GLOWING MUSHROOMS: The newly discovered Mycena silvaelucens was found at the Orangutan Rehabilitation Center in Borneo, Malaysia. Each cap is less than 18 millimeters in diameter. Image: BRIAN PERRY/UNIVERSITY OF HAWAII
It might sound like the opening to a trippy fairy tale, but there are now 71 known species of bioluminescent mushrooms that glow night and day amidst the leaf litter of tropical jungles across the globe.
Seven new species of these fungi are described in an early online report from the journal Mycologia's March/April 2010 issue, four new to science and three previously described—sans the shimmer. This news was published online today.
It was a surprise to find so many new mushrooms that give off this glow, says lead paper author Dennis Desjardin, a professor of biology at San Francisco State University, given the tens of thousands of fungi species that do not gleam. Hunting for these tiny beacons can be treacherous, too, as researchers tromp out into tropical forests in disorienting darkness. Indeed, "some environments are a little too dangerous to [collect] them in," Desjardin says. In those locations, he notes, mushrooms are gathered in the daylight and taken back to the lab to observe in darkness and test for light with a photometer.
Joining the 64 previously known glowing fungi species are: Mycena silvaelucens, which glows a yellow-green; Mycena luxaeterna, whose name, meaning "eternal light," was inspired by Mozart's Requiem; Mycena luxperpetua, similar to M. luxaeterna; Mycena luxarboricola, just three to five millimeters in diameter; Mycena abieticola, which had previously been misreported as a different species by the group in 2007; Mycena aspratilis, previously described in 1997 without a glow; and Mycena margarita, which had been known to science since 1916 and grows in the U.S., among other places, but had never been reported to incandesce.
The glowing mushrooms do not signal danger; unlike some other visually distinguishable species, they are not poisonous. "It's not saying, 'Don't eat me because you're going to get really sick,'" Desjardin says of the glowing fungi. So why then do these humble mushrooms go through the trouble?
There are a number of theories floating around: The glow has been found to attract insects, which could pick up spores on their bodies—akin to pollen on a bee—and spread the spores over a wider area than they might otherwise have traveled in a relatively windless forest. Such an explanation, however, may not explain its purpose in species whose mycelium (the digestive rather than spore-releasing parts) glow instead. In that case, Desjardin says, the glowing might attract predators of the bugs that feed on the mushroom, "attracting the enemy of the enemy." A final explanation is that there may not be any evolutionary advantage at all. "They glow 24 hours a day," he says, which means that it "probably has to do with their metabolism of decomposition." So the glow may just be a release of energy—rather than heat—as a waste product.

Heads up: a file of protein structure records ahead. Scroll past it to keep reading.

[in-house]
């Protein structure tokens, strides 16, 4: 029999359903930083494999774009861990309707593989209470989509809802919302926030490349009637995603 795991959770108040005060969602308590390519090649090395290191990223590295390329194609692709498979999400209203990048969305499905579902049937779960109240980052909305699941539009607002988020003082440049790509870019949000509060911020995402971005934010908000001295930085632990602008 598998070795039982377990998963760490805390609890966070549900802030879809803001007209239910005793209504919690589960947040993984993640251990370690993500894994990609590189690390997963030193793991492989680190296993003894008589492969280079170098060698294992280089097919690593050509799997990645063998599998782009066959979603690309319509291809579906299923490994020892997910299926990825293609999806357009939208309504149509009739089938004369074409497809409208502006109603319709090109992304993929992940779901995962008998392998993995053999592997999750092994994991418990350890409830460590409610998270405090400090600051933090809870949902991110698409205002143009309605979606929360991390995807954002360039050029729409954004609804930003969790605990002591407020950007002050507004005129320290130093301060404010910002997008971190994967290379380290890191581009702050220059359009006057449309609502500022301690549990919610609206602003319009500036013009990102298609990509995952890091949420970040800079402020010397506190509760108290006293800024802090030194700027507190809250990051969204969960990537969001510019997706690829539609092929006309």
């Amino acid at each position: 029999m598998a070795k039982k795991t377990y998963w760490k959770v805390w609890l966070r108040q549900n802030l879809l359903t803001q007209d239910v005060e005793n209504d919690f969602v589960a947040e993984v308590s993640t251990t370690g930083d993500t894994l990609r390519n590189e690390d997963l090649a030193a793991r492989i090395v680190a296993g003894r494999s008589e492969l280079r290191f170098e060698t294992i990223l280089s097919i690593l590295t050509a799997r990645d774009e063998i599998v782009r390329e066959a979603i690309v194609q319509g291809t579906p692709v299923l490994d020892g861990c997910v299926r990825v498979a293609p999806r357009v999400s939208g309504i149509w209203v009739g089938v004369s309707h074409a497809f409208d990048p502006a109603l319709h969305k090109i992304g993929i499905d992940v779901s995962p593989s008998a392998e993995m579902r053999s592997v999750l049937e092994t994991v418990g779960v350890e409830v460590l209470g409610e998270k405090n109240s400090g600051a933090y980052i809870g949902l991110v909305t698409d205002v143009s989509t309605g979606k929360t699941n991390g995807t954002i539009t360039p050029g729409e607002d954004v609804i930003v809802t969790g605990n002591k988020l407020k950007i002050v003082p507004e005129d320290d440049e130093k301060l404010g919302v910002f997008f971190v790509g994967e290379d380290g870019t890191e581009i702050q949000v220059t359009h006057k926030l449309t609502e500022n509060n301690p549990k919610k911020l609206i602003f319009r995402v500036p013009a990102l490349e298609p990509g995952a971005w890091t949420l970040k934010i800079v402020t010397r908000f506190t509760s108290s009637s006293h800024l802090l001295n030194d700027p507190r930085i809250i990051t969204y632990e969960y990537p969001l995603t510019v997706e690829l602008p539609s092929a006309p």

The answers to these questions may only come with a better understanding of exactly how the glow occurs. Although other bioluminescent creatures, such as fireflies and some plankton, are better understood, researchers have yet to uncover the precise pathways and compounds that make these 'shrooms shine.
Desjardin and his team have been able to extract the two key bioluminescence actors—the luciferin, which produces the light, and the luciferase, which starts the glowing reaction—and mix them in the laboratory to generate a glow. They have even been able to mix them between species and still make a glow, which "is giving us an indication that there's one pathway for luminescence in fungi—or at least they're producing similar luciferin and luciferase across the board," Desjardin says.
These luminescent mushrooms also hail from more than a dozen genetic lineages, leaving Desjardin to wonder if this glow in fact evolved once and most other mushrooms just lost the ability. He and his team are hoping to undertake a genome sequencing project that would compare the genetic makeup of a glowing mushroom with that of a closely related mushroom that does not, which should shed some light on how the process works and when it might have evolved.
In the meantime, the mycologists continue their hunt—and even have a few new species up their sleeves that will soon be described, as well. "We will continue to find a number more, which is always fun," Desjardin says. "And when they end up being completely different lineages, it's always exciting and brings up new questions."